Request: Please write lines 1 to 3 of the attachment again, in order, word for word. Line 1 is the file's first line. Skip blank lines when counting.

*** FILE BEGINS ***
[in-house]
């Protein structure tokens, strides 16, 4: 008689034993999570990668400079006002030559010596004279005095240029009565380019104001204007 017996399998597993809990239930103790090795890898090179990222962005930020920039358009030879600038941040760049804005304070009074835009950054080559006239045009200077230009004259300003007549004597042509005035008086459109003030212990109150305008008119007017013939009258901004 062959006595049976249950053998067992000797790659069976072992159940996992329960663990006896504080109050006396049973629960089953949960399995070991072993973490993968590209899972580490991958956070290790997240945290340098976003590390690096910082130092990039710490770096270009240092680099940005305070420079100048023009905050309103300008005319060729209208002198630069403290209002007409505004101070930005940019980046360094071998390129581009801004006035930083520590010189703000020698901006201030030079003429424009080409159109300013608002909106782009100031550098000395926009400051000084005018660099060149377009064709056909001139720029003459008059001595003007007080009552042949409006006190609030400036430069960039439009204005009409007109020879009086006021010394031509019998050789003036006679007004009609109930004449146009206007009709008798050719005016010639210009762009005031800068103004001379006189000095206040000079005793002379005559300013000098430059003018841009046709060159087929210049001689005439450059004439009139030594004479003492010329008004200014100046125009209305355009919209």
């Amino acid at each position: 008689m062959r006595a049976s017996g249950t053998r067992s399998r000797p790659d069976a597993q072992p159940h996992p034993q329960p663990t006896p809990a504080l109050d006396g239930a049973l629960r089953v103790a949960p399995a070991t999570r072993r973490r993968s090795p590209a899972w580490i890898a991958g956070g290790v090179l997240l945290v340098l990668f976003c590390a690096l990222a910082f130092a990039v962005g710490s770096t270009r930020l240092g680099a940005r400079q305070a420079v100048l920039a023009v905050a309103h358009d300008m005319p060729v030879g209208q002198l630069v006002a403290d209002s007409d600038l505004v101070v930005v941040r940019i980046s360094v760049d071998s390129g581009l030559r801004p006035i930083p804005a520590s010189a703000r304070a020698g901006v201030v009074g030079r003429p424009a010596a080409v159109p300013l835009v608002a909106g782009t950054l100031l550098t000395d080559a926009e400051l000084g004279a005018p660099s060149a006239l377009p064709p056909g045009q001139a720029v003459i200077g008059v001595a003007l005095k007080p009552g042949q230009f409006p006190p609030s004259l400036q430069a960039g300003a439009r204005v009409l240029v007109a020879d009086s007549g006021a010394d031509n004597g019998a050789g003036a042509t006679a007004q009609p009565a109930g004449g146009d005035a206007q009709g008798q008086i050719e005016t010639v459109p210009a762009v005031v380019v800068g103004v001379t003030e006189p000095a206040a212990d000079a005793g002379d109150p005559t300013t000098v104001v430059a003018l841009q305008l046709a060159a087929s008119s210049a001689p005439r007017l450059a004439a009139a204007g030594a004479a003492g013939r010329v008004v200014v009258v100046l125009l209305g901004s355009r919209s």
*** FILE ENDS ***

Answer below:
[in-house]
């Protein structure tokens, strides 16, 4: 008689034993999570990668400079006002030559010596004279005095240029009565380019104001204007 017996399998597993809990239930103790090795890898090179990222962005930020920039358009030879600038941040760049804005304070009074835009950054080559006239045009200077230009004259300003007549004597042509005035008086459109003030212990109150305008008119007017013939009258901004 062959006595049976249950053998067992000797790659069976072992159940996992329960663990006896504080109050006396049973629960089953949960399995070991072993973490993968590209899972580490991958956070290790997240945290340098976003590390690096910082130092990039710490770096270009240092680099940005305070420079100048023009905050309103300008005319060729209208002198630069403290209002007409505004101070930005940019980046360094071998390129581009801004006035930083520590010189703000020698901006201030030079003429424009080409159109300013608002909106782009100031550098000395926009400051000084005018660099060149377009064709056909001139720029003459008059001595003007007080009552042949409006006190609030400036430069960039439009204005009409007109020879009086006021010394031509019998050789003036006679007004009609109930004449146009206007009709008798050719005016010639210009762009005031800068103004001379006189000095206040000079005793002379005559300013000098430059003018841009046709060159087929210049001689005439450059004439009139030594004479003492010329008004200014100046125009209305355009919209």
């Amino acid at each position: 008689m062959r006595a049976s017996g249950t053998r067992s399998r000797p790659d069976a597993q072992p159940h996992p034993q329960p663990t006896p809990a504080l109050d006396g239930a049973l629960r089953v103790a949960p399995a070991t999570r072993r973490r993968s090795p590209a899972w580490i890898a991958g956070g290790v090179l997240l945290v340098l990668f976003c590390a690096l990222a910082f130092a990039v962005g710490s770096t270009r930020l240092g680099a940005r400079q305070a420079v100048l920039a023009v905050a309103h358009d300008m005319p060729v030879g209208q002198l630069v006002a403290d209002s007409d600038l505004v101070v930005v941040r940019i980046s360094v760049d071998s390129g581009l030559r801004p006035i930083p804005a520590s010189a703000r304070a020698g901006v201030v009074g030079r003429p424009a010596a080409v159109p300013l835009v608002a909106g782009t950054l100031l550098t000395d080559a926009e400051l000084g004279a005018p660099s060149a006239l377009p064709p056909g045009q001139a720029v003459i200077g008059v001595a003007l005095k007080p009552g042949q230009f409006p006190p609030s004259l400036q430069a960039g300003a439009r204005v009409l240029v007109a020879d009086s007549g006021a010394d031509n004597g019998a050789g003036a042509t006679a007004q009609p009565a109930g004449g146009d005035a206007q009709g008798q008086i050719e005016t010639v459109p210009a762009v005031v380019v800068g103004v001379t003030e006189p000095a206040a212990d000079a005793g002379d109150p005559t300013t000098v104001v430059a003018l841009q305008l046709a060159a087929s008119s210049a001689p005439r007017l450059a004439a009139a204007g030594a004479a003492g013939r010329v008004v200014v009258v100046l125009l209305g901004s355009r919209s």